Category 4 Hurricane Harvey hit the coast of Texas on Friday, August 25, 2017. By Wednesday, some areas had received over 47 inches of rain and flooding, and by Thursday, August 31, 2017, the storm had killed at least 44 people and damaged or destroyed 48,700 homes. 350,000 people, many uninsured, have registered for disaster assistance.
Disasters like Hurricane Harvey devastate young and old, partners and families, immigrants, refugees, and native residents alike. They are people who have lost their homes and businesses, as well as those who are providing help, even as they experience their own trauma. For many, the fear, trauma, and loss experienced during Hurricane Harvey will result in emotional scars that may last for years to come. Long after the water has receded and homes have been rebuilt, the stress and anxiety that accompany disasters of this size and scope will remain. Research indicates that suicide rates, substance abuse, and violence frequently increase in the aftermath of community-wide disasters. Putting life back together in the form of a “new normal” is an emotionally overwhelming process. Our project will focus on communities in the affected area to help minimize the “disaster after the disaster” and get community members back on their feet.
Real Medicine Foundation has extensive experience in psychological trauma support and is collaborating with Organizational Resilience International (a partner since Hurricane Katrina) to implement a 12-month psychological support project for affected communities.
RMF is collaborating with Dr. Kevin Becker and his team at Organizational Resilience International, with whom we worked during our Hurricane Katrina relief efforts in 2005.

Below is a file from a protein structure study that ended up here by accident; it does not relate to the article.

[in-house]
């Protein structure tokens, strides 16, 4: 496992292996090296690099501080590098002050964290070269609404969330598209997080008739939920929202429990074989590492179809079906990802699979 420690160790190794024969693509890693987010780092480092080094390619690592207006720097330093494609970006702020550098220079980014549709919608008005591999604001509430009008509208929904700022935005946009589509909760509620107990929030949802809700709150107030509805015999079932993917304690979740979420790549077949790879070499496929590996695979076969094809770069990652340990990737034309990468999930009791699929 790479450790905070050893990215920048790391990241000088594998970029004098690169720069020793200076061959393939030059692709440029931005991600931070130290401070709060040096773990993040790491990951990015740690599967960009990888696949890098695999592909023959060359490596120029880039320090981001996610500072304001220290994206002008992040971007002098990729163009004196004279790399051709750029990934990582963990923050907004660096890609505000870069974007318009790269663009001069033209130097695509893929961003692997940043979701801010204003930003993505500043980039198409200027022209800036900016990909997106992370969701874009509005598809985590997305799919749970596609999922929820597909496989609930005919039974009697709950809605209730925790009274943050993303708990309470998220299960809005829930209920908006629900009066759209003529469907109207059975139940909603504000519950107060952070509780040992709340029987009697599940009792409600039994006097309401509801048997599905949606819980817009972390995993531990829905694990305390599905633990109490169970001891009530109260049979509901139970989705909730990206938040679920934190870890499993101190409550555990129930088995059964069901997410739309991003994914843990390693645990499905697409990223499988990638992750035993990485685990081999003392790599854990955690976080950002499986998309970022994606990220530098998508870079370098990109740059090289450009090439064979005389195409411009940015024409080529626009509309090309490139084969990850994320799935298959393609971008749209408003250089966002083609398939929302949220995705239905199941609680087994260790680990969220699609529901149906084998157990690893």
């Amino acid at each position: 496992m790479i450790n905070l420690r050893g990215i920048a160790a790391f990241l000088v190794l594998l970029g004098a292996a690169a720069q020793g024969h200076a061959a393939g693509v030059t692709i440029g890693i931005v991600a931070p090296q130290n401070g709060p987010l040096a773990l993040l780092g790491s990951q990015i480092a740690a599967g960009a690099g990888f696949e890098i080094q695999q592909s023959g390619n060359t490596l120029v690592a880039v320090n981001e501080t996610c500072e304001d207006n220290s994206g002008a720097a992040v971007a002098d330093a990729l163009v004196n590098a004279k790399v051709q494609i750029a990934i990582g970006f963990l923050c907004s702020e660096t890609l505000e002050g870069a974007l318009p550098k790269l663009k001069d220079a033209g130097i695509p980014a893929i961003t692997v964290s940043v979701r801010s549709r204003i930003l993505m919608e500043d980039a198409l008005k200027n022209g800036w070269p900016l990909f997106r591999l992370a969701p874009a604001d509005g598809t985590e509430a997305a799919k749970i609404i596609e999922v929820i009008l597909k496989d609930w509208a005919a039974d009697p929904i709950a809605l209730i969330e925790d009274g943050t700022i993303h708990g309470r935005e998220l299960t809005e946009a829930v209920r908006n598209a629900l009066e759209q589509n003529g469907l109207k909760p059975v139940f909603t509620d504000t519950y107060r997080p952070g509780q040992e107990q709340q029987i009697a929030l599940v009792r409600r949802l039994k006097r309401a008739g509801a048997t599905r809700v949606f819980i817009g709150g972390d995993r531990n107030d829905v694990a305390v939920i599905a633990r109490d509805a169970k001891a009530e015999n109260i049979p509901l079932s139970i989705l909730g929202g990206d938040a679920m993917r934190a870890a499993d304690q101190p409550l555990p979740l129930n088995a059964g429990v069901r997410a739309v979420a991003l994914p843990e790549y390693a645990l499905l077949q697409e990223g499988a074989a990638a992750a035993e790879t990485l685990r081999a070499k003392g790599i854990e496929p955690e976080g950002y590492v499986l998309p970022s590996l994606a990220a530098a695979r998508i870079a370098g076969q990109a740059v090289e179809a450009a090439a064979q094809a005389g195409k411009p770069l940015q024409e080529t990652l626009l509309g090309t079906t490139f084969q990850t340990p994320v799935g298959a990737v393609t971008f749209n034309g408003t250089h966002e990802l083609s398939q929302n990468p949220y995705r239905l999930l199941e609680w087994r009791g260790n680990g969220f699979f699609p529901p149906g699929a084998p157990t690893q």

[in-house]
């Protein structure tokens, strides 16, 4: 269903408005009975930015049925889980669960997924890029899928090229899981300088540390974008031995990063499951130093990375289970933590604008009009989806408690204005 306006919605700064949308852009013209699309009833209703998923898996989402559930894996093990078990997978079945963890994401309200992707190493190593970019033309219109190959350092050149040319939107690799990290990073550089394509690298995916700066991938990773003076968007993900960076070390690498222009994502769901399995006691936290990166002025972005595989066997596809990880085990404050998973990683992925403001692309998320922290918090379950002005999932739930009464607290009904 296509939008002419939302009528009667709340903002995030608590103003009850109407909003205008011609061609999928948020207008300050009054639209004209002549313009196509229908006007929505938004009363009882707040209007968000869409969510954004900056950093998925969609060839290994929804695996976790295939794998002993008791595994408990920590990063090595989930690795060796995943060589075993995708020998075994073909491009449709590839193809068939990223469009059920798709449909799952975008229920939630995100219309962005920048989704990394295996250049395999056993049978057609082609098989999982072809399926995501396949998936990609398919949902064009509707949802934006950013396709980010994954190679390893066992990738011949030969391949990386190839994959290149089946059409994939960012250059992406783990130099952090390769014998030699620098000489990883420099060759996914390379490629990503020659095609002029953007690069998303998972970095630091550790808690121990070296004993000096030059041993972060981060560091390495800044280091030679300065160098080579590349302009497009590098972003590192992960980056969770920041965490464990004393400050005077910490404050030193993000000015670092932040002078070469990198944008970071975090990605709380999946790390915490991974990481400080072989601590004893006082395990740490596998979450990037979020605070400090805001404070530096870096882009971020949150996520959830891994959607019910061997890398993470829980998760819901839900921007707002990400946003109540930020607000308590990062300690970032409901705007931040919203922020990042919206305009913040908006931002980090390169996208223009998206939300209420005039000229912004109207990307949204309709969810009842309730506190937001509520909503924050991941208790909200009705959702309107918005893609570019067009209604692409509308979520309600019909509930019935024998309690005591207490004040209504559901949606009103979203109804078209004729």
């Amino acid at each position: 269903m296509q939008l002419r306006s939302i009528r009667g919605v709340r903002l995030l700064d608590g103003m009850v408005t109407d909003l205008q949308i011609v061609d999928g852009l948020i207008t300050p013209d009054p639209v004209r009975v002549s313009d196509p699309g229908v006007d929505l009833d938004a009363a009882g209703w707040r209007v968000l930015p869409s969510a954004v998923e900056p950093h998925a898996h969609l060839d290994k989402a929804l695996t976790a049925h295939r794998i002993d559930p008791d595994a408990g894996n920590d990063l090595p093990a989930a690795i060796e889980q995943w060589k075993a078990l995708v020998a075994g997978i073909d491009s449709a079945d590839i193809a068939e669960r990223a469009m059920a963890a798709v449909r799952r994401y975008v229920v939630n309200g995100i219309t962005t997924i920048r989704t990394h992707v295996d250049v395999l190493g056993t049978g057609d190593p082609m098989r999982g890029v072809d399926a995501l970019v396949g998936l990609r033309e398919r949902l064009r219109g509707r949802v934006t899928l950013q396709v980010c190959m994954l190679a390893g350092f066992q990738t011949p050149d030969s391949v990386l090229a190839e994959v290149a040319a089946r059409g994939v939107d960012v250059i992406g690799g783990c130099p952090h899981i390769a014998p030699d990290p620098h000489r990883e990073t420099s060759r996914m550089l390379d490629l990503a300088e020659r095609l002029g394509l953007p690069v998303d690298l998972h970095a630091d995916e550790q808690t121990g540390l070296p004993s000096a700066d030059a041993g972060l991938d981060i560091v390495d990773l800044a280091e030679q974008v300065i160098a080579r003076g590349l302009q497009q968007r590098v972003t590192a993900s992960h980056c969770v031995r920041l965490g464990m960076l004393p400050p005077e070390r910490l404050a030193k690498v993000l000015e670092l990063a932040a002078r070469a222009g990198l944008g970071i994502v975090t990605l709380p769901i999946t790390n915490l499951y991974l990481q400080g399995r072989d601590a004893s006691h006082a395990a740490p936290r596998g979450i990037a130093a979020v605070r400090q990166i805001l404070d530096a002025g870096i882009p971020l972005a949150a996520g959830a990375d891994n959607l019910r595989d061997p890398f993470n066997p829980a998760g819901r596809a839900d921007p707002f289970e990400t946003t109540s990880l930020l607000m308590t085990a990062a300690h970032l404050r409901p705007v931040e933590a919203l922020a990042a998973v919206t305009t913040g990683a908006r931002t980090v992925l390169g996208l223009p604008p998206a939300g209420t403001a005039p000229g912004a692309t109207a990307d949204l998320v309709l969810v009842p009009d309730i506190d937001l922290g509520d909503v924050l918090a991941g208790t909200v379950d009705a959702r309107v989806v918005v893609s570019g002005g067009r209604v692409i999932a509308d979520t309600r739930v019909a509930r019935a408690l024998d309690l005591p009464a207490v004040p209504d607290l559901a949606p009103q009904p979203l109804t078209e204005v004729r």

RMF believes that disaster survivors are most drawn to, and best served, by the natural supports in their community. Thus, we will also partner with local community members and relevant local institutions. By enlisting community members themselves to work alongside us in the recovery process, we thereby further their empowerment and recovery.
Using our successful engagement model, RMF will provide psychological support to the victims/survivors of Hurricane Harvey to establish relationships with local community organizations. We will then work with them to ensure relevant, effective support:
- Understanding communities’ specific needs
- Identifying what resources they already have in place (so as not to duplicate services)
- Offering resources we have that meet their needs
- Executing a deployment plan
We anticipate that our team of highly trained disaster mental health professionals will make multiple trips to the region over the next 12 months, spaced to allow us to support the community across all three phases of the recovery process:
- Rescue and Honeymoon (tremendous resources and positive feelings)
- Recovery and Disillusionment (understanding the full impact of the disaster)
- Trigger Events, Anniversary Reactions, and Reconstruction (psychological reconstruction and long-term adjustment)
Overall, we expect to provide more than three months’ worth of on-the-ground services during the 12-month period.
RMF teams are often provided housing by community members during our mission; however, we are aware that this is not always a feasible option. Travel and housing accommodations will be orchestrated to maximize the impact and value of donated funds, while not taxing the already stressed communities.
In addition to creating a 12-month psychological trauma support project for affected communities in Texas and Louisiana, RMF will work to establish a long-term psychological support program for these and other disaster-affected communities.
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